Brian Mabelitini (left) visits the probable site of Fort Hughes with Dale Cox (center) and Clayton Penhallegon (right).

An archaeological search for surviving remains of historic Fort Hughes will begin in Georgia this week. The project is a community service of Two Egg TV.

Brian Mabelitini, an archaeologist from the University of South Carolina, will lead the effort. He previously directed excavations of the Confederate gun battery at Torreya State Park near Bristol, Florida, and has worked on a large number of American Revolution, Civil War and other military-related archaeological sites.

Clayton Penhallegon and other members of the Decatur County Historical & Genealogical Society have been helping with logistics and the City of Bainbridge graciously gave its approval for the work.

No surface remains of the old fort are visible today but it is generally believed to have been located at least partially within the J.D. Chason Memorial Park at the intersection of West Jackson and North Donalson Streets in Bainbridge. The U.S. Government placed a monument at the park during the 1880s to mark the site but no archaeology has ever been done to verify that the old fort really stood there.

Soldiers of the 7th U.S. Infantry Living History Association took part in the 200th anniversary memorial service at Fort Hughes on November 30, 2017. They represent one of the regiments that built the fort.

Fort Hughes was built by U.S. troops on November 23-28, 1817, following the Battle of Fowltown. (Please see The Battle of Fowltown for more information on the engagement).

Stunned by determined resistance from Neamathla and the Muscogee (Creek) warriors of the village, Lt. Col. Matthew Arbuckle pulled his force back to Burges’s Bluff on the Flint River and directed the construction of a new fort. It was named for musician Aaron Hughes who was killed at Fowltown and was 90-feet square with two-story blockhouses on two diagonal corners. (See The Building of Fort Hughes for more information).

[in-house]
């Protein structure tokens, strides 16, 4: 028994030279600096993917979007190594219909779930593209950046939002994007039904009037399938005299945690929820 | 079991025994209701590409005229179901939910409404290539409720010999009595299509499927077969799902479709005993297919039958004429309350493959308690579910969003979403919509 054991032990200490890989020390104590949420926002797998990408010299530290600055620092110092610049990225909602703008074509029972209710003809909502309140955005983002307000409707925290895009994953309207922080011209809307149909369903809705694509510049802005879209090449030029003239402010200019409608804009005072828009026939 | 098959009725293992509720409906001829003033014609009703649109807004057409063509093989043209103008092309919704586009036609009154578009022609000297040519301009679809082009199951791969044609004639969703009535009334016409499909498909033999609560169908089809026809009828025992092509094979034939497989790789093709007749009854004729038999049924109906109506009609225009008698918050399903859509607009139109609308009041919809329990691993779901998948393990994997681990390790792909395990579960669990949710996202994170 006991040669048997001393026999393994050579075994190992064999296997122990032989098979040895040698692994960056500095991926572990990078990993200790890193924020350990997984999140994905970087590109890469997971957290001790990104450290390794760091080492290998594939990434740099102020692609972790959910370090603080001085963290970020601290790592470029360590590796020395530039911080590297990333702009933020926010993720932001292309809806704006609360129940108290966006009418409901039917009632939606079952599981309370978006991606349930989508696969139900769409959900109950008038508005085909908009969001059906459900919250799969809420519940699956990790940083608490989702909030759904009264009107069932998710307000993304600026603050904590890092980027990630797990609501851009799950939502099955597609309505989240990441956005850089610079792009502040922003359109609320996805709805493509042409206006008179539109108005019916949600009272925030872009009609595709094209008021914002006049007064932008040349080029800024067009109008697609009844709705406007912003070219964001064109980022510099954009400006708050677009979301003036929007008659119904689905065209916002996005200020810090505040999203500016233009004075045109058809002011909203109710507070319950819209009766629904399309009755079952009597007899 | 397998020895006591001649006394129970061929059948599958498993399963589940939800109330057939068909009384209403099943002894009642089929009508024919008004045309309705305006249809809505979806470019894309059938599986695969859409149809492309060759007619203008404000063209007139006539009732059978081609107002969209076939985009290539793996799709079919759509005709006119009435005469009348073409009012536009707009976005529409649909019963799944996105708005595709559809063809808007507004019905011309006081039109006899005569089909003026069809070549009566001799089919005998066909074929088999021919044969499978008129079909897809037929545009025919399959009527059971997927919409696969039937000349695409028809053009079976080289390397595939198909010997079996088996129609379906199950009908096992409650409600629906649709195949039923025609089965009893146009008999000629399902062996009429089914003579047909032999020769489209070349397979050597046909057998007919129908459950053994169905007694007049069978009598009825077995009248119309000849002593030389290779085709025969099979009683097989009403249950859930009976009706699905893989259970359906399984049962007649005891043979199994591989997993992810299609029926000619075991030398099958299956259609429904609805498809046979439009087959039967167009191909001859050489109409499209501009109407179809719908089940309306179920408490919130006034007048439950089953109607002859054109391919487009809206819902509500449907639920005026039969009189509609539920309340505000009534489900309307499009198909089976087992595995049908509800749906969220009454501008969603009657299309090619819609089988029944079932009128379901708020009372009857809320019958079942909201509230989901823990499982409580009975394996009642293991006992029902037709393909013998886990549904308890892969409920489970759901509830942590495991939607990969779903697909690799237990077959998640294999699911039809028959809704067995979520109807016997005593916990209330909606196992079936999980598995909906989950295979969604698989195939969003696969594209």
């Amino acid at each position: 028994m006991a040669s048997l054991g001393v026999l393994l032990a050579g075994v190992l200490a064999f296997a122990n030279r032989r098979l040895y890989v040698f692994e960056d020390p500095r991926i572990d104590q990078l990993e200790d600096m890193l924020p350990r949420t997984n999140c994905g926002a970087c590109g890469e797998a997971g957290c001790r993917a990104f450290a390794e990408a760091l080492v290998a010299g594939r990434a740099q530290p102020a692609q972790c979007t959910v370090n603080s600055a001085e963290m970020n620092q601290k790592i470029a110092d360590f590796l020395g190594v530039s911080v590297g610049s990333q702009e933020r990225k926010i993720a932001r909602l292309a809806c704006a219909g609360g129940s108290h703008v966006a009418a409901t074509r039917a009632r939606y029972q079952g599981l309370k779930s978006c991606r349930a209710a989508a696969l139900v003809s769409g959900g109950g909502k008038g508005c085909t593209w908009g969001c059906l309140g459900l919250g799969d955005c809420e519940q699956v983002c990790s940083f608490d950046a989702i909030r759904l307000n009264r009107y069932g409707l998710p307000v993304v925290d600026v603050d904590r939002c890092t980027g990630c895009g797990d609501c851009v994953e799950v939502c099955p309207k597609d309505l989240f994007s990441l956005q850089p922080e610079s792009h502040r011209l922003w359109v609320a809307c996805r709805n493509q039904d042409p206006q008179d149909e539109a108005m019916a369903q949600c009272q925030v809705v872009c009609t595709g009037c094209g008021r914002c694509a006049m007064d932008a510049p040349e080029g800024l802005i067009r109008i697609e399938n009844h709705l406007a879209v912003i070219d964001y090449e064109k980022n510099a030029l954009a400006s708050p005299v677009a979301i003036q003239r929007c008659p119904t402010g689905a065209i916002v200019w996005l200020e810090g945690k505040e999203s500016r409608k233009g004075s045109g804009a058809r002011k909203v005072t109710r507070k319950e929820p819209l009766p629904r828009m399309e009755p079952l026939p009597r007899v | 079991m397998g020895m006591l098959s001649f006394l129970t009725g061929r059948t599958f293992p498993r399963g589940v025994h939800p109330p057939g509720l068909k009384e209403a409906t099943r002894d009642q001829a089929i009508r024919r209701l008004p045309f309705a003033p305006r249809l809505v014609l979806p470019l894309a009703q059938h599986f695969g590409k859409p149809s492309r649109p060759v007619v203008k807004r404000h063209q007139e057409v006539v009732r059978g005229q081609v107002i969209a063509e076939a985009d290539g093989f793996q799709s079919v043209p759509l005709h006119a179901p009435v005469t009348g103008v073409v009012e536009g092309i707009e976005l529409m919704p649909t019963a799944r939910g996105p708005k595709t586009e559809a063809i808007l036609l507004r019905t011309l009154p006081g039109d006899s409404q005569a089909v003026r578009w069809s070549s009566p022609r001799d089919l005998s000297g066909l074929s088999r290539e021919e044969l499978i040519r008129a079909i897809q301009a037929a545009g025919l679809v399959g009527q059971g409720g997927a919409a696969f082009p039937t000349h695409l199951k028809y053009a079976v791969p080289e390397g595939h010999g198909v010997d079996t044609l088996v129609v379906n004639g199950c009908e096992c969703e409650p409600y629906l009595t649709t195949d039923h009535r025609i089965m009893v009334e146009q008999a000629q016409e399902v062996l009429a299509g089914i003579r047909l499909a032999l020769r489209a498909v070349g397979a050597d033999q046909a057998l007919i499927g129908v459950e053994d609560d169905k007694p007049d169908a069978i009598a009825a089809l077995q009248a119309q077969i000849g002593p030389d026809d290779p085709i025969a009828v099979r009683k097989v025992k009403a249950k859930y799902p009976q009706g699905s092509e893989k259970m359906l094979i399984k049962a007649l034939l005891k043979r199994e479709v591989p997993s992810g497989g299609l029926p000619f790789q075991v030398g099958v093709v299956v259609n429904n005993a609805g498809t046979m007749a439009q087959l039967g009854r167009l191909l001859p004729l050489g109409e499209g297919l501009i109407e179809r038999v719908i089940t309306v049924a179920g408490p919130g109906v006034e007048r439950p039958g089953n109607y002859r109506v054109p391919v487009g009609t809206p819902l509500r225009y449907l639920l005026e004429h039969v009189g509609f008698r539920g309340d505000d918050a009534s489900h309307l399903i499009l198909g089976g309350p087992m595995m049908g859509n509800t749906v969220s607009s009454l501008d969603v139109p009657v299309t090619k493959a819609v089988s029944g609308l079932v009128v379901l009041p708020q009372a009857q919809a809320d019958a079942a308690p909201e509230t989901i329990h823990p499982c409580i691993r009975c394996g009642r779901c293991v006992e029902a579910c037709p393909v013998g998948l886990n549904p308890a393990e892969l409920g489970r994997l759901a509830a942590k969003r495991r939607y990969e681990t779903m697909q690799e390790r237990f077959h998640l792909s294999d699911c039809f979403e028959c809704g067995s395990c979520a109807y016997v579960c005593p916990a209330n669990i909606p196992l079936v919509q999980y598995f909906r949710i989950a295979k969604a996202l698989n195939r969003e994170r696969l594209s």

The fort was the scene of a sharp battle on December 15-18, 1817. Seminole and Black Seminole warriors led by a Bahamian mercantile clerk named Peter Cook attacked Fort Hughes but were defeated by Brevet Maj. John N. McIntosh and his small command of 40 U.S. soldiers. (Learn more about the fight at Two Battles shake the Frontier). The fort was abandoned soon after.

Fort Hughes was an important landmark of the Seminole War of 1817-1818 and the predecessor of today’s City of Bainbridge, Georgia. Finding it would be a remarkable archaeological achievement after 200 years and would open the door for additional interpretation of the site in the future.

Blue Heron speaks during the luminary service at Fort Hughes as other Native American reenactors and soldiers of the 7th U.S. Infantry Living History Association look on.

Remains and artifacts at the site are expected to be minimal as the fort was active for only three weeks, but it is hoped that the project will locate any surviving footing trenches of the log stockade or traces of rotted away logs. If any artifacts are located, they will undergo preservation techniques at the University of South Carolina before being placed on display at the Decatur County Historical & Genealogical Society Museum in Bainbridge.

To learn more about Fort Hughes, please consider the books Fort Scott, Fort Hughes & Camp Recovery and Fowltown. Just follow the links for more information. They are also available at the Decatur County Historical & Genealogical Society Museum in Bainbridge (open Saturdays 10 a.m. – 2 p.m.) and at Sarah’s Place Gift Shop & Ice Cream Parlor in Chattahoochee, Florida.

This free Two Egg TV documentary will also tell you much more about the historic fort: